The Wizard of Oz’s own Dorothy couldn’t have said it better, ‘there is no place like home’, as the Tampa Bay Lightning relished in their first home game since December 11.
After losing four of five games on their most recent road trip, ‘excited’ might be an understatement as to what the Lightning players were feeling with getting another opportunity to play on their home ice.
At it again was their second line, as they combined to score all four of their team’s goals as well as nine points overall. Tyler Johnson registered his second career hat trick, only a Nikita Kucherov marker kept him away from a natural hat trick.
Tampa Bay Lightning Continue Success At Home
One of the biggest reasons behind the Lightning’s success early on this season has been the play from the line play of Johnson, Kucherov and Ondrej Palat but also their overwhelming success on home ice.
The home/road splits continue to be a wide margin for the Lightning, who has collected 73% of the possible points at their home arena, compared to 52% on the road.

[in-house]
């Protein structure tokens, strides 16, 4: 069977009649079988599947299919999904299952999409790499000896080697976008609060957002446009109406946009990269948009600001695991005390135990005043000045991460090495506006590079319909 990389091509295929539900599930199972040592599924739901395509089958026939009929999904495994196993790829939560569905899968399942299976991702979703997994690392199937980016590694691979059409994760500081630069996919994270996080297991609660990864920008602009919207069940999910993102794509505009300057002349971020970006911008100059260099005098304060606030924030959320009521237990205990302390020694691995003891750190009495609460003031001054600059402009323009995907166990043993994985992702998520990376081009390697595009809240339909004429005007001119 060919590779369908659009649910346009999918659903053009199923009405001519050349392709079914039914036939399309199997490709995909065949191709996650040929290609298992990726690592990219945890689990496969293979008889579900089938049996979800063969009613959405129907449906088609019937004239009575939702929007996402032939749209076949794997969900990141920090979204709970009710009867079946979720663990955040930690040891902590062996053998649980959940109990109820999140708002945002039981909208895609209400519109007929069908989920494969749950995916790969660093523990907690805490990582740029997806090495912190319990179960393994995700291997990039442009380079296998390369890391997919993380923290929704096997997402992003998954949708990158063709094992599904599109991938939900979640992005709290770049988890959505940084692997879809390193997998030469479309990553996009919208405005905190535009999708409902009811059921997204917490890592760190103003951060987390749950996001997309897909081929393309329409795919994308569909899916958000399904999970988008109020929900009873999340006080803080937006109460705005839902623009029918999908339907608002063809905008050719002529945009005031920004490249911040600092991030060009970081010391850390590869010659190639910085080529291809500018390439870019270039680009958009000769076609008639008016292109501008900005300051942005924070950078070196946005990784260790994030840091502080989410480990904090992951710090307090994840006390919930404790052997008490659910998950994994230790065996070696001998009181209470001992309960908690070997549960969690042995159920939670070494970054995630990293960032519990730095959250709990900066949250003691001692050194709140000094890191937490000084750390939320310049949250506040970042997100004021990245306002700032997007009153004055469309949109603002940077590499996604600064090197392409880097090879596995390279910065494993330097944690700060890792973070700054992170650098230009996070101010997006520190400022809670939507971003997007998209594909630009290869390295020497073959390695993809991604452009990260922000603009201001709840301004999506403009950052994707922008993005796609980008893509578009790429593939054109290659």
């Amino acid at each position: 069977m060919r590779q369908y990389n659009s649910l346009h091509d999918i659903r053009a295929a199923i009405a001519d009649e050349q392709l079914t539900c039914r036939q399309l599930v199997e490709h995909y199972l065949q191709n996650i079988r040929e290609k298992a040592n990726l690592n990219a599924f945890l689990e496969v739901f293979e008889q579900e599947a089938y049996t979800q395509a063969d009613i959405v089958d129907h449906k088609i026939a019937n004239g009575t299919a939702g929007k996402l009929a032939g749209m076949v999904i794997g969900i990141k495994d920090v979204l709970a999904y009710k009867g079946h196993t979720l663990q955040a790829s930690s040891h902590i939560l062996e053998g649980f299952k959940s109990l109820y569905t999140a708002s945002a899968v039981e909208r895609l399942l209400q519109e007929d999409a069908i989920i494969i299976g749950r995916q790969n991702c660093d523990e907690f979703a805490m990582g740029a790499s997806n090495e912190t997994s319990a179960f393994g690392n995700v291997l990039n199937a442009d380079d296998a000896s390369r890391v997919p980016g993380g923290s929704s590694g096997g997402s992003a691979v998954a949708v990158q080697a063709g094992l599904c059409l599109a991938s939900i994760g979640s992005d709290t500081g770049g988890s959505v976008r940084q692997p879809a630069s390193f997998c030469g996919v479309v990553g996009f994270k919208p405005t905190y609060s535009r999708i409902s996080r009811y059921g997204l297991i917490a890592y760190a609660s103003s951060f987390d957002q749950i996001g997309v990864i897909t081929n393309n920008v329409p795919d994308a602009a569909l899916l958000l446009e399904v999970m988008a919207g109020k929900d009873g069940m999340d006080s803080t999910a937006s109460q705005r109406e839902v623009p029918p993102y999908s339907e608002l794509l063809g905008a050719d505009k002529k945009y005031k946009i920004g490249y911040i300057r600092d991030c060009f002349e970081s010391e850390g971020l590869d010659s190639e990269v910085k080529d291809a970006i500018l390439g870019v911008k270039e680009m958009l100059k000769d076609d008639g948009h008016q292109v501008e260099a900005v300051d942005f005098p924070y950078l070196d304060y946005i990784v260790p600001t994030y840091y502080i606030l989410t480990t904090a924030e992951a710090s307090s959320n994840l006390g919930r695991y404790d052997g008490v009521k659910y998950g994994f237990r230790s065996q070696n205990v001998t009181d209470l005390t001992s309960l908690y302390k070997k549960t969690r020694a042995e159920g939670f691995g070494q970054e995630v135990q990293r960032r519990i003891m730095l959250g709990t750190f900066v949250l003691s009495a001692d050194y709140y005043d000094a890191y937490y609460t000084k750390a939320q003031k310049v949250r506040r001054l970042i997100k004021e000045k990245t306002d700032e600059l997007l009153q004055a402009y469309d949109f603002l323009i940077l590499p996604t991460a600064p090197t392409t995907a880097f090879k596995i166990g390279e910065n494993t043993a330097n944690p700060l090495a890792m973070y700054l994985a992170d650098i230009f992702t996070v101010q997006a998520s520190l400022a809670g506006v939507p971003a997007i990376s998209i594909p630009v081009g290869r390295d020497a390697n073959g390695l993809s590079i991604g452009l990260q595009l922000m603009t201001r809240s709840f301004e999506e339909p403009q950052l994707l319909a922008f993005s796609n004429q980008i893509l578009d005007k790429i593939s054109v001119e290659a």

While home ice advantage is important, the team’s that have the most success are the ones who can win away from their own rink (obviously). In fact, the last three winners of the Stanley Cup (Los Angeles Kings, Chicago Blackhawks, Kings again) collected 63% of the possible points on the road.
In perspective, the three teams who finished with the best road records the past three years (Blackhawks were so the year they won Cup), earned 65% of the potential points on the road.
Heading into the Christmas break, the Lightning are in position to host the Detroit Red Wings in the first round of the playoffs – if, course, the playoffs were to start now – so having a great record at home would certainly do them favors then, but as a team’s long success is also predicated on their ability to ‘steal’ some games on the road.
Anthony covers the Tampa Bay Lightning for The Hockey Writers. He is also currently a Featured Columnist for Last Word on Sports, and has held editorial positions on multiple Fansided websites and the now defunct The Farm Club.